Don't turn your back...

September 9, 2005

on the Middle East. The West has a duty to support development in the region, insists Zahir Irani

There is a real danger that an academic black hole will emerge in the Middle East. Tighter border controls and a rise in racially motivated attacks on Muslims threaten to drive Middle Eastern students away from universities in the UK and other Western countries.

This is not just a problem for the Middle East: it's our problem too.

Unless the region's most talented individuals are educated to the highest level, in 20 years and with an energy crisis imminent, a large proportion of the world's mineral and petroleum resources is likely to be run by an underskilled and undereducated workforce that has had little access to the West and the Western values we cherish. The region will increasingly depend on external investment and expertise, destroying capacity building and creating resentment.

For students unable or reluctant to study abroad, local provision is hopelessly inadequate. There are minimal PhD programmes; in Saudi Arabia, women are not encouraged to progress to further education unless they want to teach or become doctors. The US and UK boast some of the best universities in the world and both are natural choices for international students. Yet despite overseas research scholarships and Fulbright scholarships, it is increasingly difficult for many to secure admission to the programmes of their choice, notwithstanding their uncertainty as to how they will settle in the West.

There are two serious risks inherent in this situation. The first is that the Middle East will become increasingly intellectually dependent on the West. Although this might seem attractive to Western companies in the short term, there are long-term risks. With more highly qualified Westerners taking the best jobs, the local workforce is offered little career progression. This leaves the local population dependent on the West, and dependency can turn to resentment. Second, an economy built on dependency is a fragile one and all the more so in a region known for its instability.

This issue cannot be solved politically in the short term.

The current immigration laws in many Western countries are unlikely to be relaxed. If anything, they are likely to be tightened. Industry and academia must work together to find a solution.

There are three paths to explore. First, partnerships between universities and commercial organisations are already starting to develop, with both working to create courses tailored to practical "local" needs, with the emphasis on teaching rather than research.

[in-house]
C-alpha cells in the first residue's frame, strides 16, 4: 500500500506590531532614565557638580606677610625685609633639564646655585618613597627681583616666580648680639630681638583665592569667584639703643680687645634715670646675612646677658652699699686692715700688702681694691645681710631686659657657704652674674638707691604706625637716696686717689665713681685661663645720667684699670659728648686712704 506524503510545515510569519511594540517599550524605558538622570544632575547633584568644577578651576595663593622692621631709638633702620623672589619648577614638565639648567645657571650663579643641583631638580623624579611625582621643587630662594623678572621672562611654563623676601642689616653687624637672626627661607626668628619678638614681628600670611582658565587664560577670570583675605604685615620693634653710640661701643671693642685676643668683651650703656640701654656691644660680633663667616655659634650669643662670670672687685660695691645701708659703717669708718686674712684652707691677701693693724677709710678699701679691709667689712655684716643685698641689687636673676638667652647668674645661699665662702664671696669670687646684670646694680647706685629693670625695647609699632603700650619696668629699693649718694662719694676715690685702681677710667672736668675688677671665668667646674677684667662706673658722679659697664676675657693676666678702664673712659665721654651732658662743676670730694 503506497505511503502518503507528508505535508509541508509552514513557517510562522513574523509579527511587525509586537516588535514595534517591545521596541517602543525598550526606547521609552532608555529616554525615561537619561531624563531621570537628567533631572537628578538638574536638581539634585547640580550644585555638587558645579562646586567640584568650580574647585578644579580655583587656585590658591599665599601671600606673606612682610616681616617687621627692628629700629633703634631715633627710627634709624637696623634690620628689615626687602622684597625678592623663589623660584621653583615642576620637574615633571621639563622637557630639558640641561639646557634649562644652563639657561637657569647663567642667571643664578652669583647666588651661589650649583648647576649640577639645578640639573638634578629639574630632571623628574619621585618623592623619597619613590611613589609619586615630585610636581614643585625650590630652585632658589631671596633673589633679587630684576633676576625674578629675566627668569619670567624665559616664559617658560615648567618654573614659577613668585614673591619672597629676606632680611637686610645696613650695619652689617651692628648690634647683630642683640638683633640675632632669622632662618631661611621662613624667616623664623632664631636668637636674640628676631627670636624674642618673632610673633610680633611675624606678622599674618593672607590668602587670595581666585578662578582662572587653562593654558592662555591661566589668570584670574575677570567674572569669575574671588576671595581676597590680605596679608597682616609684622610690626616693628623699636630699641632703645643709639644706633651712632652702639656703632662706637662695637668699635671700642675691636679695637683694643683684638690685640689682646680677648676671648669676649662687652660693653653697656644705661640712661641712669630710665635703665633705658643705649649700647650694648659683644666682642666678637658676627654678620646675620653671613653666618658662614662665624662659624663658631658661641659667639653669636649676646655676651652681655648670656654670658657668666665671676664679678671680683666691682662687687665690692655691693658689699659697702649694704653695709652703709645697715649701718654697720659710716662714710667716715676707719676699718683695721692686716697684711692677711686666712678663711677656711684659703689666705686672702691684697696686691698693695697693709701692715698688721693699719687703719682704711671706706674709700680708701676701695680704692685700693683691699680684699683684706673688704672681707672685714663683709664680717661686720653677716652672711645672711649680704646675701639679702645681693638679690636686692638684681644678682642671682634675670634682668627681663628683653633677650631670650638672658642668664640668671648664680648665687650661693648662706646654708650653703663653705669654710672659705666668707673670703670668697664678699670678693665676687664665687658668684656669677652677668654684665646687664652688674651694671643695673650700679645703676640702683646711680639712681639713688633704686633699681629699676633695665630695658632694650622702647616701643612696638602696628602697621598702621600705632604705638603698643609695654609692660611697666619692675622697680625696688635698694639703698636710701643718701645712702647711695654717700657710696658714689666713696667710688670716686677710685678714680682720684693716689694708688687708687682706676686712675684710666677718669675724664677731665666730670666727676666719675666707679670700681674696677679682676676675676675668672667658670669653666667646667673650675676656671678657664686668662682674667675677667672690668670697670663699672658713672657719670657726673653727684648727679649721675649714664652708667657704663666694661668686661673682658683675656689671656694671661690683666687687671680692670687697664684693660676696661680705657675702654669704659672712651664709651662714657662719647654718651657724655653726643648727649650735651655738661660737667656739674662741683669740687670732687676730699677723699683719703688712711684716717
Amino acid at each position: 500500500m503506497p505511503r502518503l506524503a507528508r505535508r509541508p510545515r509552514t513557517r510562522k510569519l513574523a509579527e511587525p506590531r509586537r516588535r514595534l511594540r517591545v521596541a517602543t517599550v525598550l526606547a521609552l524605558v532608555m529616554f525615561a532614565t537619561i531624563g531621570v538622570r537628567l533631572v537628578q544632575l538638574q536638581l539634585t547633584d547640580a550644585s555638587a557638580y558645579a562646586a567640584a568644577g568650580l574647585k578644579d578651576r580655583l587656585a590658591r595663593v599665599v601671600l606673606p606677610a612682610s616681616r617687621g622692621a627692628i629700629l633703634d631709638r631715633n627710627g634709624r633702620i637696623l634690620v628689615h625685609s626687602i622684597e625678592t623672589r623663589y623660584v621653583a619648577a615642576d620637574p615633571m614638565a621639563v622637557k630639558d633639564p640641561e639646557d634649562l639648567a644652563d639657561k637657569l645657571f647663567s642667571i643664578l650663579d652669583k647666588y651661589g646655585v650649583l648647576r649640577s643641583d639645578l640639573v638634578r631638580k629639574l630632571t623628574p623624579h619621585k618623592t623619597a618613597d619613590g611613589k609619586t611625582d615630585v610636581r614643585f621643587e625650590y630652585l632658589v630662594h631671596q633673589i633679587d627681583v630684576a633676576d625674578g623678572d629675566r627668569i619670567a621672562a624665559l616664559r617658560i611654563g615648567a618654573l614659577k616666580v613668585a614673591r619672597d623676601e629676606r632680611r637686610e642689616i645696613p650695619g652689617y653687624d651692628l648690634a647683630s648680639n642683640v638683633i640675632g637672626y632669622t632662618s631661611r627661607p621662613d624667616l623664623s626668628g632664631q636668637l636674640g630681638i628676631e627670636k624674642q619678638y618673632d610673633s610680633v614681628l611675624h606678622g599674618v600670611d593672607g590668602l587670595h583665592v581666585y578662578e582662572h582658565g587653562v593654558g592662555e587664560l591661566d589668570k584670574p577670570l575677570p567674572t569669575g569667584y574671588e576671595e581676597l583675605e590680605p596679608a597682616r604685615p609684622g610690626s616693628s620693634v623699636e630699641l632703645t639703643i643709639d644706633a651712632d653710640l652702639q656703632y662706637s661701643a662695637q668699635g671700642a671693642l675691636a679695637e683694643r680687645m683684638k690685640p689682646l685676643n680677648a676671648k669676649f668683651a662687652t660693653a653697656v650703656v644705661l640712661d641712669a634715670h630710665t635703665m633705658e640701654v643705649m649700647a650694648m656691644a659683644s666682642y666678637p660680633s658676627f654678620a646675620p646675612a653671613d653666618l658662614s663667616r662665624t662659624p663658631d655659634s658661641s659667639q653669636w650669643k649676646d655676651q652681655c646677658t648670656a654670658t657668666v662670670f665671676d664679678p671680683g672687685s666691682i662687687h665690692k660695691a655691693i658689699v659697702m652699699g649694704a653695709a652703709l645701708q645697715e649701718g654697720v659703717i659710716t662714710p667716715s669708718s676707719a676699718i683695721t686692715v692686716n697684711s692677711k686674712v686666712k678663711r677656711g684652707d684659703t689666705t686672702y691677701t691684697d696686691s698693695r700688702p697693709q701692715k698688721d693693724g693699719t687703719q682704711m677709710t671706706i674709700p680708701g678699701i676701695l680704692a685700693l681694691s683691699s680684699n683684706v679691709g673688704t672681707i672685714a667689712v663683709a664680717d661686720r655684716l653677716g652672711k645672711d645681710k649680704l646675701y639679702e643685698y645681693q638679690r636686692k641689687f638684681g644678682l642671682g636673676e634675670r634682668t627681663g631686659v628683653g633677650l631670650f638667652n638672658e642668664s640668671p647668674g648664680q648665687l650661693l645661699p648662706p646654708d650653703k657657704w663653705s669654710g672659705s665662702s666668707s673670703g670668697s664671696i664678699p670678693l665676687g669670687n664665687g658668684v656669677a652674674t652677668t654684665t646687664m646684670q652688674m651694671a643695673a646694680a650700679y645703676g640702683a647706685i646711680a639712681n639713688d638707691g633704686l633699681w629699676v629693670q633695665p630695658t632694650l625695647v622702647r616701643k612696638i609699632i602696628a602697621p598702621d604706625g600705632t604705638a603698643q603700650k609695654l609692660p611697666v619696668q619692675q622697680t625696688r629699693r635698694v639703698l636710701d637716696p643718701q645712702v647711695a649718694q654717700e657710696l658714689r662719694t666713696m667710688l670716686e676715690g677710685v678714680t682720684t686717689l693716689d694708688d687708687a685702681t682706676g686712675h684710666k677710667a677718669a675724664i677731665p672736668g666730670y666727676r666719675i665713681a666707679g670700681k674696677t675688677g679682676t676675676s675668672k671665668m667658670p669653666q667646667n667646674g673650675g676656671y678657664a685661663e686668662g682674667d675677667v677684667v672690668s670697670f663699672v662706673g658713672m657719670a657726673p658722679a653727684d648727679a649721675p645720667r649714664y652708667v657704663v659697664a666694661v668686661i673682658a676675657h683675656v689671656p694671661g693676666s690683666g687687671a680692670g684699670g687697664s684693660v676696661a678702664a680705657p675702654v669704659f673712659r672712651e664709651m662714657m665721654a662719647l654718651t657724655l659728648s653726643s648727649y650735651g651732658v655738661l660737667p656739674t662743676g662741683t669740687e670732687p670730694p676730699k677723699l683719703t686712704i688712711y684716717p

However, these partnerships could be extended further, supporting capacity planning through, for example, building new or private universities that satisfy home demand for knowledge. An example is Bahrain, which has liberalised private education to satisfy local demand.

Alternatively, the West can help to build regional educational hubs or to develop competencies through providing "intellectual aid", such as the long-term secondment of Western academics to the region.

A third solution would be for Western universities to establish operations in the Middle East. The proviso here is that Middle Eastern students receive the same level of teaching as UK students, rather than supporting a two-tier system that generates revenue but not highly skilled undergraduates or postgraduates. Where teaching in a particular country is difficult, intermediary locations can be used as an alternative. While this may sound unlikely, a precedent has been set with the large number of Chinese students who currently study in Egypt.

If we want to gain access to markets in countries such as Iran, Syria and, in years to come, Iraq, we need to provide the local populations with access to expertise that can support capacity building in their home region. This is food for thought for organisations such as the International Monetary Fund and the World Bank.

For our part, universities and commercial organisations must work to cultivate the talent that exists in the Middle East and Gulf, providing them with the level of education that they need to successfully run their economy now. We will all become increasingly dependent on their future decisions. In a decade's time, inactivity could result either in an increased, unhealthy dependency on the West, or propagate a region that is an intellectual black hole - open to possible exploitation from other governments.

Zahir Irani is head of information systems and computing, Brunel University.

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